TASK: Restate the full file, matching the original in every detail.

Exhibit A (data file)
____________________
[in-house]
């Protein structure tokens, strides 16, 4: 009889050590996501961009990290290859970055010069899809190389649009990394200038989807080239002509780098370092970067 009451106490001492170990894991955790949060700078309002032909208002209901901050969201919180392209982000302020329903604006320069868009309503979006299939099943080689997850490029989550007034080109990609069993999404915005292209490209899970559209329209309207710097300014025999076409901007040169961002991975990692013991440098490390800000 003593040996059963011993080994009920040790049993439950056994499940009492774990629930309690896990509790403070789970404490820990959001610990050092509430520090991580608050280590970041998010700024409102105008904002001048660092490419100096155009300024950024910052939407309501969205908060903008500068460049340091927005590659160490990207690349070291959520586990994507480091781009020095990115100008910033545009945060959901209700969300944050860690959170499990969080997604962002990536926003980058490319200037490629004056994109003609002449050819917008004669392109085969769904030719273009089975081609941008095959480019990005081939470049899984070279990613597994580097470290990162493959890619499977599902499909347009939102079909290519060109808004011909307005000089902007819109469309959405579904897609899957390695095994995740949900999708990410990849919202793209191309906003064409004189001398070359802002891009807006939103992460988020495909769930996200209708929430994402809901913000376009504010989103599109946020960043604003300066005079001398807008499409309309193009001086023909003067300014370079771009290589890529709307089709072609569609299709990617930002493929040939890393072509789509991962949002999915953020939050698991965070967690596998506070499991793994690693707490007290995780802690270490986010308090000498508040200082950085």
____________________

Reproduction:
[in-house]
């Protein structure tokens, strides 16, 4: 009889050590996501961009990290290859970055010069899809190389649009990394200038989807080239002509780098370092970067 009451106490001492170990894991955790949060700078309002032909208002209901901050969201919180392209982000302020329903604006320069868009309503979006299939099943080689997850490029989550007034080109990609069993999404915005292209490209899970559209329209309207710097300014025999076409901007040169961002991975990692013991440098490390800000 003593040996059963011993080994009920040790049993439950056994499940009492774990629930309690896990509790403070789970404490820990959001610990050092509430520090991580608050280590970041998010700024409102105008904002001048660092490419100096155009300024950024910052939407309501969205908060903008500068460049340091927005590659160490990207690349070291959520586990994507480091781009020095990115100008910033545009945060959901209700969300944050860690959170499990969080997604962002990536926003980058490319200037490629004056994109003609002449050819917008004669392109085969769904030719273009089975081609941008095959480019990005081939470049899984070279990613597994580097470290990162493959890619499977599902499909347009939102079909290519060109808004011909307005000089902007819109469309959405579904897609899957390695095994995740949900999708990410990849919202793209191309906003064409004189001398070359802002891009807006939103992460988020495909769930996200209708929430994402809901913000376009504010989103599109946020960043604003300066005079001398807008499409309309193009001086023909003067300014370079771009290589890529709307089709072609569609299709990617930002493929040939890393072509789509991962949002999915953020939050698991965070967690596998506070499991793994690693707490007290995780802690270490986010308090000498508040200082950085």